I’m not claiming to be an expert on the period (or a clever writer of rules), but in response to Barry’s questions perhaps I can kick some discussion off here regarding the ‘Republic’ period of RtoE?
Modelling the character of the Old Régime armies like the Austrians and the Prussians for the period c.1792-96 (and beyond) should hopefully be relatively straight forward. Think classic SYW horse-musket doctrine, but with a few late 18th Century ‘modern’ overtones (manoeuvre columns were used, significant use of light infantry all be it in limited numbers, and the formation of semi-independent commands approximating something close to divisions and even corps – although invariably temporary bodies). i.e It’s not all ‘linear’! Some of these ‘modern’ overtones might be restricted and the tactical flexibly limited if your Austro-Prussian-Anglo-Spanish-Russian commander is rated as unimaginatively or poor (as they indeed were sometimes), but beware of portraying the Old Régime forces as always out-dated, purely linear armies, who popular myth tells us stood rooted to the spot, mesmerised by ‘brilliant’ or ‘new’ French tactics - as the latter ran rings around them.
These comments aside I would have thought the key aspect (in terms of getting at the flavour of the earlier period) is going to be how you choose to simulate the way the French armies fight. This might be tricky within the context of a broad set of ‘Napoleonic’ rules, as special mechanisms will be needed that capture the early French armies’ somewhat anarchic character: on the one hand, tactically flexible, sometimes unconventional and occasionally brilliantly victorious – but more often than not, unpredictable and fragile, with disastrous results. The commander of a French Revolutionary wargames army should perhaps be elated and frustrated in at least equal measure!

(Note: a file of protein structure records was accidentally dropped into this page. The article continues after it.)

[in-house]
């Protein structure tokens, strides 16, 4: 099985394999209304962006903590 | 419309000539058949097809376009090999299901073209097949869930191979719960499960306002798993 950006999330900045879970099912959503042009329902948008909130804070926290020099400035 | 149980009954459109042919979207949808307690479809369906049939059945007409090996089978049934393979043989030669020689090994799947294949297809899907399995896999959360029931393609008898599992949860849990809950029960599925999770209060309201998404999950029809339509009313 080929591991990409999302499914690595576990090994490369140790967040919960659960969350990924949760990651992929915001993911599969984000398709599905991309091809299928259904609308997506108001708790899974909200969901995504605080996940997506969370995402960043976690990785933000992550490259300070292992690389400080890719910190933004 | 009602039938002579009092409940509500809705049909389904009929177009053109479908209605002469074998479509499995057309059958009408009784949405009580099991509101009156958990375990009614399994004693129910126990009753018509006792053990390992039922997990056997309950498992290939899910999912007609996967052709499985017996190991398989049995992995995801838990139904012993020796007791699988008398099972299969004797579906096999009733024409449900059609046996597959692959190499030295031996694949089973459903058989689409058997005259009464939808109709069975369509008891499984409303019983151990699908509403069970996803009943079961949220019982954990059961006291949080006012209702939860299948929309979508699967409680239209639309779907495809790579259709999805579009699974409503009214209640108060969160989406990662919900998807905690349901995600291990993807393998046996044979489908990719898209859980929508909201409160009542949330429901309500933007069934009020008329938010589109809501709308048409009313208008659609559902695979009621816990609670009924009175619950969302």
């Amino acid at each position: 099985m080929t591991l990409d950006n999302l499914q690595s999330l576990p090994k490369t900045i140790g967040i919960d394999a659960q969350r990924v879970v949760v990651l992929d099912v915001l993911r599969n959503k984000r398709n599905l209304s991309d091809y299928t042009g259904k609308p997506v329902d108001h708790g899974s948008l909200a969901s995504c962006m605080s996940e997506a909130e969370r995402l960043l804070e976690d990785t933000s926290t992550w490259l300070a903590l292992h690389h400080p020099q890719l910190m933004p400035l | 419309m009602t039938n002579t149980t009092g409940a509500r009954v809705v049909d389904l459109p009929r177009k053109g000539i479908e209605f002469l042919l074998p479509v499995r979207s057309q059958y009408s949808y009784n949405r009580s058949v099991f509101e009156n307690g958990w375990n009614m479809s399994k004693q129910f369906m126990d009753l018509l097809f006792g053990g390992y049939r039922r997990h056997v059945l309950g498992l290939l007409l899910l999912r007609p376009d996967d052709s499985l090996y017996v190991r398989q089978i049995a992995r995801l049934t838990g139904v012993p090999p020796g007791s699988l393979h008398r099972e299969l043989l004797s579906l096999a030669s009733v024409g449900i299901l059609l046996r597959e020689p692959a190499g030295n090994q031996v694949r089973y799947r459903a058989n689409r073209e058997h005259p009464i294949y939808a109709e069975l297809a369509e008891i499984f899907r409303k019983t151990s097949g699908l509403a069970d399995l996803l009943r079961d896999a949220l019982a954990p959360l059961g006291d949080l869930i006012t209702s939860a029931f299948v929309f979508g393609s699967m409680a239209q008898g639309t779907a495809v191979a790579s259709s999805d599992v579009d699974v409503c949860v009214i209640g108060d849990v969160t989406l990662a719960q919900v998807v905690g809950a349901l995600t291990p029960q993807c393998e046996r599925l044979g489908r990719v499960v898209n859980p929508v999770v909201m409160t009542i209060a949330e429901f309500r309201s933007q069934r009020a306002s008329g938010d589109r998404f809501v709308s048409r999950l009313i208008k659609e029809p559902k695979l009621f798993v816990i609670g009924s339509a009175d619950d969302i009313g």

At the beginning of the wars, for example, some of the old regular army units might still have retained a degree their old professionalism and were capable of fighting well, as might a few of the better motivated National Guard formations (although the latter’s training and manoeuvre abilities might be restricted) – but most regiments were in poor shape, denuded of quality officers, of poor morale, and potentially even mutinous. In the early campaigns of 1792 they ran away in droves.
Revolutionary zeal, and combat experience (painfully gained), gradually improved things for the French through the rest of 1792, 1793-94, but the erratic characteristics remained in varying degrees from army to army, brigade to brigade, and (I suspect) even battalion to battalion within the same regiment – at least until the demi-brigades of the final amalgamation of late 1795 came into full effect.
Off the top of my head, I wonder if early French battalions will require some form of random ‘Revolutionary Fervour’ rating, coupled with an ‘officer quality/ unit training’ factor that might have some affect on manoeuvre and fighting abilities, as well as morale? One thing is certain – rules will have to be found (if not already) to handle grandes bandes skirmisher mobs, and LOTS of skirmisher shooting with resulting attrition effects on the enemy, remembering that (at least to begin with) the French adopted these tactics not because of some clever innovation, but because many of the mass volunteer battalions of 1792-94 didn’t have enough training to even manoeuvre in basic column, let alone fight in line.
If you intend to introduce random events like Under the Lily Banners, there are of course a few things you can layer in for the early period such as interfering Representatives on Mission from Paris, and nervous commanders who might decide defection to the enemy is better than the guillotine!
Just my two cents worth to get us started.